Biden reveals Pope told him to keep receiving communion despite abortion row

‘We just talked about the fact that he was happy I’m a good Catholic,’ president tells reporters. ‘And I should keep receiving communion’

Nathan Place
New York
Friday 29 October 2021 17:50 BST
Biden tells Pope he’s ‘most significant warrior for peace’ he’s ever met

During his meeting with Pope Francis in Vatican City, President Joe Biden said the thorny issue of abortion didn’t come up – but that he has the Pope’s blessing to keep taking communion.

“We just talked about the fact that he was happy I’m a good Catholic,” Mr Biden told reporters after the meeting on Friday. “And I should keep receiving communion.”

The White House said earlier this week that the pro-choice president would not be discussing abortion with the Pope, who has called the procedure “murder.” A number of US bishops have argued that Mr Biden, who is Catholic, should not be allowed to receive communion because of his views on the issue.

But Pope Francis has resisted that approach to the Democratic president, with whom he holds many other policy concerns in common, including climate change and the Covid-19 pandemic. In its summary of the meeting, the Biden administration emphasised those issues.

“Biden thanked His Holiness for his advocacy for the world’s poor and those suffering from hunger, conflict, and persecution,” the White House said. “He lauded Pope Francis’ leadership in fighting the climate crisis, as well as his advocacy to ensure the pandemic ends for everyone through vaccine sharing and an equitable global economic recovery.”

In photos and videos of the meeting, the pair appeared to enjoy a warm, relaxed conversation. Pope Francis frequently laughed and smiled, in stark contrast to his dour composure at his meeting with the previous US president. According to the Vatican, the meeting lasted 75 minutes – significantly longer than the approximately 30 minutes the Pope spent with Donald Trump and 52 with Barack Obama.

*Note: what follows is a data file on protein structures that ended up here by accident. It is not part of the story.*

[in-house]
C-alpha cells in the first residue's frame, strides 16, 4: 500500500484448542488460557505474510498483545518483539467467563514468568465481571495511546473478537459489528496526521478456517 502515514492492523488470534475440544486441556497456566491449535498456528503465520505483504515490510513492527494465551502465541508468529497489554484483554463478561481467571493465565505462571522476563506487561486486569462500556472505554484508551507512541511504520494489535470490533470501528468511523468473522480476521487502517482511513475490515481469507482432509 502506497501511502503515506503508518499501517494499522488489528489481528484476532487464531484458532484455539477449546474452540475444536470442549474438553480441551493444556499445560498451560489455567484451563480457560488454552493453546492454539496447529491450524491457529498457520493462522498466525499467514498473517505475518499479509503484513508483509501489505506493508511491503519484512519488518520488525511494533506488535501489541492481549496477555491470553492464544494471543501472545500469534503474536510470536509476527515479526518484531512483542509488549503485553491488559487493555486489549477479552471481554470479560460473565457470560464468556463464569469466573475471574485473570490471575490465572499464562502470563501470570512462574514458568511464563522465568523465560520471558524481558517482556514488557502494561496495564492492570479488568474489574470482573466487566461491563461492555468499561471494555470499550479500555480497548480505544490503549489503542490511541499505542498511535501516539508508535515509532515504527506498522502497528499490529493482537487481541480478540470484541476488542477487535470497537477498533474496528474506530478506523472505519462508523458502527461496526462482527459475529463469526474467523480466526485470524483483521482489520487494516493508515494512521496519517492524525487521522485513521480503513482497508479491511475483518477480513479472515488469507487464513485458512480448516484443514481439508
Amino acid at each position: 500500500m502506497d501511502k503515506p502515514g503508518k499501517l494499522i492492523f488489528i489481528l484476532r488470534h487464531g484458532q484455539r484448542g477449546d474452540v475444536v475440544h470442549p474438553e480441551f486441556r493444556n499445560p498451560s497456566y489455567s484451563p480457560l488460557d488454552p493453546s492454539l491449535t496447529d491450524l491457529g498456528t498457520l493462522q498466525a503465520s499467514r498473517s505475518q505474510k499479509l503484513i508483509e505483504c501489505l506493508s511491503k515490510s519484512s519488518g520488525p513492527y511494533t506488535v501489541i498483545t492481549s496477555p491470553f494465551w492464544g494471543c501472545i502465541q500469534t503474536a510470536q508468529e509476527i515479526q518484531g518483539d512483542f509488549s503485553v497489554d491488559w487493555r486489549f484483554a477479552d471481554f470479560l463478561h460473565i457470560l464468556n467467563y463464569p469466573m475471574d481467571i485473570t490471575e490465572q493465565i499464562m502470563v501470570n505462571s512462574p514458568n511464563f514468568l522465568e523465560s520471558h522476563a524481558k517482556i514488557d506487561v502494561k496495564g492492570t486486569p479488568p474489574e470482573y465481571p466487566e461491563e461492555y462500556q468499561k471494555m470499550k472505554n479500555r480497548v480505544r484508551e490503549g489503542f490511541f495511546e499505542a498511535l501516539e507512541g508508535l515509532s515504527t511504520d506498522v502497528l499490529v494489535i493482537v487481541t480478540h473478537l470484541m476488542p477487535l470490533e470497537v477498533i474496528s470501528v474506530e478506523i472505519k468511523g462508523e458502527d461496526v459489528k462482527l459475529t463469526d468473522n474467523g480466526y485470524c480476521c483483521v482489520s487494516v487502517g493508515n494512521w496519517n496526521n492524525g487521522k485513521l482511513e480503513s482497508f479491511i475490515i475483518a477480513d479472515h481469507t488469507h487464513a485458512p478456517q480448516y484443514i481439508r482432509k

Mr Biden, who goes to weekly mass regularly and keeps a picture of the Pope behind his desk in the Oval Office, has said he is personally opposed to abortion but cannot impose his views as an elected leader.

The Pope, meanwhile, has said that while the Church should oppose abortion, the issue should not become an all-consuming battle that distracts from matters such as immigration and poverty.

“Communion is not a prize for the perfect,” the Pope has said. “Communion is a gift, the presence of Jesus and his Church.”

During their meeting, Mr Biden also gave the Pope a specially minted coin, which he said bore a symbol of his late son Beau’s military unit. The president said Beau would have wanted Pope Francis to have it.

“I’m not sure this is appropriate, but there is a tradition in America that the president, that he gives to warriors and leaders,” Mr Biden said. “You are the most significant warrior for peace I’ve ever met, and I’d like to be able to give you a coin.”

He also added, jokingly, that if Pope Francis did not have the coin on him next time they met, “you have to buy the drinks.”

“I’m the only Irishman you’ve ever met who’s never had a drink,” Mr Biden added.

“The Irish brought whiskey,” the Pope replied, laughing.

Join our commenting forum

Join thought-provoking conversations, follow other Independent readers and see their replies


Thank you for registering

Please refresh the page or navigate to another page on the site to be automatically logged inPlease refresh your browser to be logged in